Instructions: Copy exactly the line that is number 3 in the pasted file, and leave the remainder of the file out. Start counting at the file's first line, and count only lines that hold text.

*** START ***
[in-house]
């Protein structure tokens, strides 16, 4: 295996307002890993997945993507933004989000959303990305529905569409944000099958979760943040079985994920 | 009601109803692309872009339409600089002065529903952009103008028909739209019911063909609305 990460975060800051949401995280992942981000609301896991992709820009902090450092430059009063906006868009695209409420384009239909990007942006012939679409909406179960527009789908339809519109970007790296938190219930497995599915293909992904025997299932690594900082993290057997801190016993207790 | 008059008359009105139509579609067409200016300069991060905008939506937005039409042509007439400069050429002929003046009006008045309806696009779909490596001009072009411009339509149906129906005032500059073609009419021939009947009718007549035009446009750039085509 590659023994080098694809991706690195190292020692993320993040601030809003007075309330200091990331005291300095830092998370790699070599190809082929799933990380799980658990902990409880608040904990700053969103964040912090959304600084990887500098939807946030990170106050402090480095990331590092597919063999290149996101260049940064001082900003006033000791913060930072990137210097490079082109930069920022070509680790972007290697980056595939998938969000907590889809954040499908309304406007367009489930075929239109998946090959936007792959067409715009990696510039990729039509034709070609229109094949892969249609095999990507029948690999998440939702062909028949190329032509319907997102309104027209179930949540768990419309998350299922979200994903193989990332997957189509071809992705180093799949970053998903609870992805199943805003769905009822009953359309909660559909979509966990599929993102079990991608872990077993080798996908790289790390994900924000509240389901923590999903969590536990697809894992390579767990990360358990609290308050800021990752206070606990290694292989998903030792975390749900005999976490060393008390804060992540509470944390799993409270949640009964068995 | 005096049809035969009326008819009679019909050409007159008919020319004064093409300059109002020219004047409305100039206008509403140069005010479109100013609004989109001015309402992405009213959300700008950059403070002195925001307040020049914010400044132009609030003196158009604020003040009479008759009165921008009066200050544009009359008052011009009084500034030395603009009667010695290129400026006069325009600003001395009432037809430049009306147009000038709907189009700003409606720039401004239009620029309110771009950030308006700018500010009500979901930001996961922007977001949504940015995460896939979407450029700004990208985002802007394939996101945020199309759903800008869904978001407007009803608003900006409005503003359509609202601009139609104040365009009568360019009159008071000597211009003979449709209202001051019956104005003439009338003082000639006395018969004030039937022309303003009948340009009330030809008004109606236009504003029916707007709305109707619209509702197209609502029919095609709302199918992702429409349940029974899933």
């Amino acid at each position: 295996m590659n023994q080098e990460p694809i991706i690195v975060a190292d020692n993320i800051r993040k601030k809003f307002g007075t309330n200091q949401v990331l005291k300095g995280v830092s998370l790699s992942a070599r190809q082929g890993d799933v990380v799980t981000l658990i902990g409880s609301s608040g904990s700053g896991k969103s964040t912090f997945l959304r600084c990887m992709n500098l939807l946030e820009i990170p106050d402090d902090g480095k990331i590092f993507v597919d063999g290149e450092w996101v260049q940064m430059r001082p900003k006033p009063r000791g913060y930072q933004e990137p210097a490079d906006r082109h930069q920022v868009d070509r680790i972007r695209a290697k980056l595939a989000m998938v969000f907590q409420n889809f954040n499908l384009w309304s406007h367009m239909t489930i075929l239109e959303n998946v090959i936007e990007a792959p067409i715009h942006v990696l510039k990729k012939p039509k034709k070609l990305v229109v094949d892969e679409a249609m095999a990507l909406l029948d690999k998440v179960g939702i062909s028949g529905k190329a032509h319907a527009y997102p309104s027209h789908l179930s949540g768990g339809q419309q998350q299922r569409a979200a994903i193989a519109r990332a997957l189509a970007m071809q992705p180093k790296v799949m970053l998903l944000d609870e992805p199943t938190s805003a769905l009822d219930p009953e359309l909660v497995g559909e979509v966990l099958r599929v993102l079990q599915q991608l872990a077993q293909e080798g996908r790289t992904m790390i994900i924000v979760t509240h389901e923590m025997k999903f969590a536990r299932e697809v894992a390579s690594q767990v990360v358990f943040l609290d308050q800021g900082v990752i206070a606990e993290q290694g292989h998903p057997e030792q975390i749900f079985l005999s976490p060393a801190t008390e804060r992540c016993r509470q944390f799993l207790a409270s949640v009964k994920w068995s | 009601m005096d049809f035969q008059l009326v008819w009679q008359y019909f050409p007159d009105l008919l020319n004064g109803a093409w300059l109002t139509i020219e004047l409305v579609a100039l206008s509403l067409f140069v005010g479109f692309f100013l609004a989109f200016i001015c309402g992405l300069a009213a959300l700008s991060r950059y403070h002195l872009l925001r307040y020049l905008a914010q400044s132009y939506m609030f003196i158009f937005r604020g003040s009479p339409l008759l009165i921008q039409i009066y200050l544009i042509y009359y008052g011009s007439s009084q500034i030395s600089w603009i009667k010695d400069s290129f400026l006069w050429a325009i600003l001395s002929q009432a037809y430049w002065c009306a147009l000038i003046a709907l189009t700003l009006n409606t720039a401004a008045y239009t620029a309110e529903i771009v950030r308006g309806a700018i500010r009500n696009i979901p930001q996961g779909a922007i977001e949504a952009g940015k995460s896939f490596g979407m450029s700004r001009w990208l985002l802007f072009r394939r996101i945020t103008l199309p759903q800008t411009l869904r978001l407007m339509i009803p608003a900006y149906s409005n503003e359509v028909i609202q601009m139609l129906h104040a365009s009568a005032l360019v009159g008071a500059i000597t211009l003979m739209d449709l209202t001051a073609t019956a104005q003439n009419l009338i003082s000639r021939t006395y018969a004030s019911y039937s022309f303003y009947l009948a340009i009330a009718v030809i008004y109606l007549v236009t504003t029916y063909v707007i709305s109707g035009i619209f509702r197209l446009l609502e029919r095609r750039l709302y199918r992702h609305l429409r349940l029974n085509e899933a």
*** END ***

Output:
């Amino acid at each position: 295996m590659n023994q080098e990460p694809i991706i690195v975060a190292d020692n993320i800051r993040k601030k809003f307002g007075t309330n200091q949401v990331l005291k300095g995280v830092s998370l790699s992942a070599r190809q082929g890993d799933v990380v799980t981000l658990i902990g409880s609301s608040g904990s700053g896991k969103s964040t912090f997945l959304r600084c990887m992709n500098l939807l946030e820009i990170p106050d402090d902090g480095k990331i590092f993507v597919d063999g290149e450092w996101v260049q940064m430059r001082p900003k006033p009063r000791g913060y930072q933004e990137p210097a490079d906006r082109h930069q920022v868009d070509r680790i972007r695209a290697k980056l595939a989000m998938v969000f907590q409420n889809f954040n499908l384009w309304s406007h367009m239909t489930i075929l239109e959303n998946v090959i936007e990007a792959p067409i715009h942006v990696l510039k990729k012939p039509k034709k070609l990305v229109v094949d892969e679409a249609m095999a990507l909406l029948d690999k998440v179960g939702i062909s028949g529905k190329a032509h319907a527009y997102p309104s027209h789908l179930s949540g768990g339809q419309q998350q299922r569409a979200a994903i193989a519109r990332a997957l189509a970007m071809q992705p180093k790296v799949m970053l998903l944000d609870e992805p199943t938190s805003a769905l009822d219930p009953e359309l909660v497995g559909e979509v966990l099958r599929v993102l079990q599915q991608l872990a077993q293909e080798g996908r790289t992904m790390i994900i924000v979760t509240h389901e923590m025997k999903f969590a536990r299932e697809v894992a390579s690594q767990v990360v358990f943040l609290d308050q800021g900082v990752i206070a606990e993290q290694g292989h998903p057997e030792q975390i749900f079985l005999s976490p060393a801190t008390e804060r992540c016993r509470q944390f799993l207790a409270s949640v009964k994920w068995s | 009601m005096d049809f035969q008059l009326v008819w009679q008359y019909f050409p007159d009105l008919l020319n004064g109803a093409w300059l109002t139509i020219e004047l409305v579609a100039l206008s509403l067409f140069v005010g479109f692309f100013l609004a989109f200016i001015c309402g992405l300069a009213a959300l700008s991060r950059y403070h002195l872009l925001r307040y020049l905008a914010q400044s132009y939506m609030f003196i158009f937005r604020g003040s009479p339409l008759l009165i921008q039409i009066y200050l544009i042509y009359y008052g011009s007439s009084q500034i030395s600089w603009i009667k010695d400069s290129f400026l006069w050429a325009i600003l001395s002929q009432a037809y430049w002065c009306a147009l000038i003046a709907l189009t700003l009006n409606t720039a401004a008045y239009t620029a309110e529903i771009v950030r308006g309806a700018i500010r009500n696009i979901p930001q996961g779909a922007i977001e949504a952009g940015k995460s896939f490596g979407m450029s700004r001009w990208l985002l802007f072009r394939r996101i945020t103008l199309p759903q800008t411009l869904r978001l407007m339509i009803p608003a900006y149906s409005n503003e359509v028909i609202q601009m139609l129906h104040a365009s009568a005032l360019v009159g008071a500059i000597t211009l003979m739209d449709l209202t001051a073609t019956a104005q003439n009419l009338i003082s000639r021939t006395y018969a004030s019911y039937s022309f303003y009947l009948a340009i009330a009718v030809i008004y109606l007549v236009t504003t029916y063909v707007i709305s109707g035009i619209f509702r197209l446009l609502e029919r095609r750039l709302y199918r992702h609305l429409r349940l029974n085509e899933a």